I like most classic rock, and this hits the right spot. 7/10
Italian baritone Giorgio Zancanaro sings Gerard's aria "Nemico della patria?" from Umberto Giordano's opera "Andrea Chenier", recorded in 1985. Read below the video for more information
There were three reasons I picked this version over my favorite version by Gino Bechi (which can be found here btw (click that ---> [URL]http://www.youtube.com/watch?v=LjQY0z90Z_0[/URL] ))
Firstly this one is an actual video with some nifty subtitles, so it's easier to grasp the emotion and pathos of the character. Additionally, for a little background, this opera takes place during the french revolution, and Gerard is Andrea Chenier's servant, and Gerard is now in the process of condemning Chenier ([URL="http://www.aria-database.com/search.php?sid=2f394a2b229b43913ade319e2f110446&X=2&individualAria=54"]other nifty background stuffs here[/URL])
Secondly, this is a display of a lyric baritone singing a part that many would think only suitable for a dramatic baritone ( a heavier "voice classification" than a lyric baritone), but Zancanaro sings the part rather fittingly and gloriously here, voice type be damned.
Thirdly, in response to a comment earlier in the thread about orchestration, its true alot of operatic orchestration, especially during the arias, is more focused on supporting the soloist, but the voice is also an instrument, albeit a very complex one. You still have great orchestration in opera in the overtures, scene settings and all over the place really, Rossini's "William Tell" and Mozart's "Le Nozze di Figaro" come to mind. Much later on, when you get into mid-late Verdi, then subsequently Wagner, and the verismo movement epitomized by the likes of Puccini, Mascagni, Leoncavallo, Giordano, and so on, you start to get richer orchestration even under those parts where the singers are doin their thing, which forced a much simpler melodic line that emphasized the text rather than florid bravura singing, which shifted the register focus from the very high notes, usually C5 and above, to the high-middle still-impressive-but-still-in-normal-range register, which in turn facilitated a change from the old bel canto style of singing to a more chest oriented voice that could be more clearly heard over these impressive orchestrations. Here is [URL="http://greatoperasingers.blogspot.com/2011/11/bel-canto-and-verismo-matter-of-style.html"]a very good article on the subject[/URL] for anyone interested in further reading, since I've already taken up way too much space on the topic in a thread dedicated to simply rating a song and moving on.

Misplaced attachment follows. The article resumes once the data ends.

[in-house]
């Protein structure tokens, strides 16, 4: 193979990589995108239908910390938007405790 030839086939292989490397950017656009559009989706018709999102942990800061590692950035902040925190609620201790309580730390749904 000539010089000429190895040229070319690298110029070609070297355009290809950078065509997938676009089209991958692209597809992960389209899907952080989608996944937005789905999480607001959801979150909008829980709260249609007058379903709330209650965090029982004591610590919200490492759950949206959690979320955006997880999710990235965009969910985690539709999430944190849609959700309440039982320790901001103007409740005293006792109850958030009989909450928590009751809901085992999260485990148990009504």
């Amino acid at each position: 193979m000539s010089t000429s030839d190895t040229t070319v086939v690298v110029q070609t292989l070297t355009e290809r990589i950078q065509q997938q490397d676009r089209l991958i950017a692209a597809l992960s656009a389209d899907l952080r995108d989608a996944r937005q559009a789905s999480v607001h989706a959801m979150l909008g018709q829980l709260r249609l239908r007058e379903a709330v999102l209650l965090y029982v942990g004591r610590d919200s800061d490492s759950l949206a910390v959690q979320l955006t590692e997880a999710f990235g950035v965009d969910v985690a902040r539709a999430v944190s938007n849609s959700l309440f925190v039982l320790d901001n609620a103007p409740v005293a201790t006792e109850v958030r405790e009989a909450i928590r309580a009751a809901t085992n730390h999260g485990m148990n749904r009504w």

Hot damn son, you sure know your shit.
I hate to say it because you clearly put a lot of work into the song, but I hate opera/classical.
1/10 because I would never listen to it.
This is the first song I've heard in this thread that I actually hate.
I don't like any of the melodies, I absolutely hate the lyrics and its ridiculously short.
Good song, 8/10
Really nice song, to be honest I actually though it was going to be some typical mainstream song filled with excessive amounts of autotune, still not much into the genre though. 6/10
Nice lyrics and keyboard, and a pretty nice solo. 7/10
Saw them live last night.
Skipping the above post because he didn't rate.
[QUOTE=rider695;34860890]Nice lyrics and keyboard, and a pretty nice solo. 7/10
Saw them live last night.[/QUOTE]
It's ok. A bit too heavy for my tastes, especially the singing.
9/10 Great song, great album. My favorite is Baker Street Muse
nice, very basic 7/10
not my kind of music but i can see the appeal
they should get a better singer though (7.5/10)
Classic song, love the beat. MORE COWBELL.
that was so terrible -100/10
10/10 You can never wrong with Johnny Cash. Excellent song.
You asked, and shall receive: